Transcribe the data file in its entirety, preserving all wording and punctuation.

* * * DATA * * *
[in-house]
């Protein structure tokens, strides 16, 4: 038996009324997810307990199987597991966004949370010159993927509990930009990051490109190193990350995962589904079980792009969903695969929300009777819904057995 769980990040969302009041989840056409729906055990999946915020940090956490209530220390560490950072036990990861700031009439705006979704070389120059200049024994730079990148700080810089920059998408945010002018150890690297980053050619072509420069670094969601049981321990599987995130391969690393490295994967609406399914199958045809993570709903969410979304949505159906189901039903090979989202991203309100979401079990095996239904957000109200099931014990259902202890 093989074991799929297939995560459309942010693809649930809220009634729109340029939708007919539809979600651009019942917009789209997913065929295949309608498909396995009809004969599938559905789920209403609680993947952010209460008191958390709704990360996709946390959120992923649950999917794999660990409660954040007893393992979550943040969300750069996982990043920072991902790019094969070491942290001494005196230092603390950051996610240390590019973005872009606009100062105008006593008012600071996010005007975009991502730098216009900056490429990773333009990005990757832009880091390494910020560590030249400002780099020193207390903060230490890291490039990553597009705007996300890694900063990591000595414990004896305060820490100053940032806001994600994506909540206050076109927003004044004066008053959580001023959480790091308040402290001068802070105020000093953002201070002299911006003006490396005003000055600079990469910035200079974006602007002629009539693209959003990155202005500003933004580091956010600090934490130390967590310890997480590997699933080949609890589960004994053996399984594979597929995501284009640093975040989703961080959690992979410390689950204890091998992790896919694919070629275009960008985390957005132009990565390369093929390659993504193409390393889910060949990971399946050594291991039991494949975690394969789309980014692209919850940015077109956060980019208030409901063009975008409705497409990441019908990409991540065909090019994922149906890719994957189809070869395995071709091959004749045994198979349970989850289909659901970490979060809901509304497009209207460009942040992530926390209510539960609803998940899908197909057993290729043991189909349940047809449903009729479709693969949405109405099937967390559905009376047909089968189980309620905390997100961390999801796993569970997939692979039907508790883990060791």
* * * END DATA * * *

[in-house]
């Protein structure tokens, strides 16, 4: 038996009324997810307990199987597991966004949370010159993927509990930009990051490109190193990350995962589904079980792009969903695969929300009777819904057995 769980990040969302009041989840056409729906055990999946915020940090956490209530220390560490950072036990990861700031009439705006979704070389120059200049024994730079990148700080810089920059998408945010002018150890690297980053050619072509420069670094969601049981321990599987995130391969690393490295994967609406399914199958045809993570709903969410979304949505159906189901039903090979989202991203309100979401079990095996239904957000109200099931014990259902202890 093989074991799929297939995560459309942010693809649930809220009634729109340029939708007919539809979600651009019942917009789209997913065929295949309608498909396995009809004969599938559905789920209403609680993947952010209460008191958390709704990360996709946390959120992923649950999917794999660990409660954040007893393992979550943040969300750069996982990043920072991902790019094969070491942290001494005196230092603390950051996610240390590019973005872009606009100062105008006593008012600071996010005007975009991502730098216009900056490429990773333009990005990757832009880091390494910020560590030249400002780099020193207390903060230490890291490039990553597009705007996300890694900063990591000595414990004896305060820490100053940032806001994600994506909540206050076109927003004044004066008053959580001023959480790091308040402290001068802070105020000093953002201070002299911006003006490396005003000055600079990469910035200079974006602007002629009539693209959003990155202005500003933004580091956010600090934490130390967590310890997480590997699933080949609890589960004994053996399984594979597929995501284009640093975040989703961080959690992979410390689950204890091998992790896919694919070629275009960008985390957005132009990565390369093929390659993504193409390393889910060949990971399946050594291991039991494949975690394969789309980014692209919850940015077109956060980019208030409901063009975008409705497409990441019908990409991540065909090019994922149906890719994957189809070869395995071709091959004749045994198979349970989850289909659901970490979060809901509304497009209207460009942040992530926390209510539960609803998940899908197909057993290729043991189909349940047809449903009729479709693969949405109405099937967390559905009376047909089968189980309620905390997100961390999801796993569970997939692979039907508790883990060791």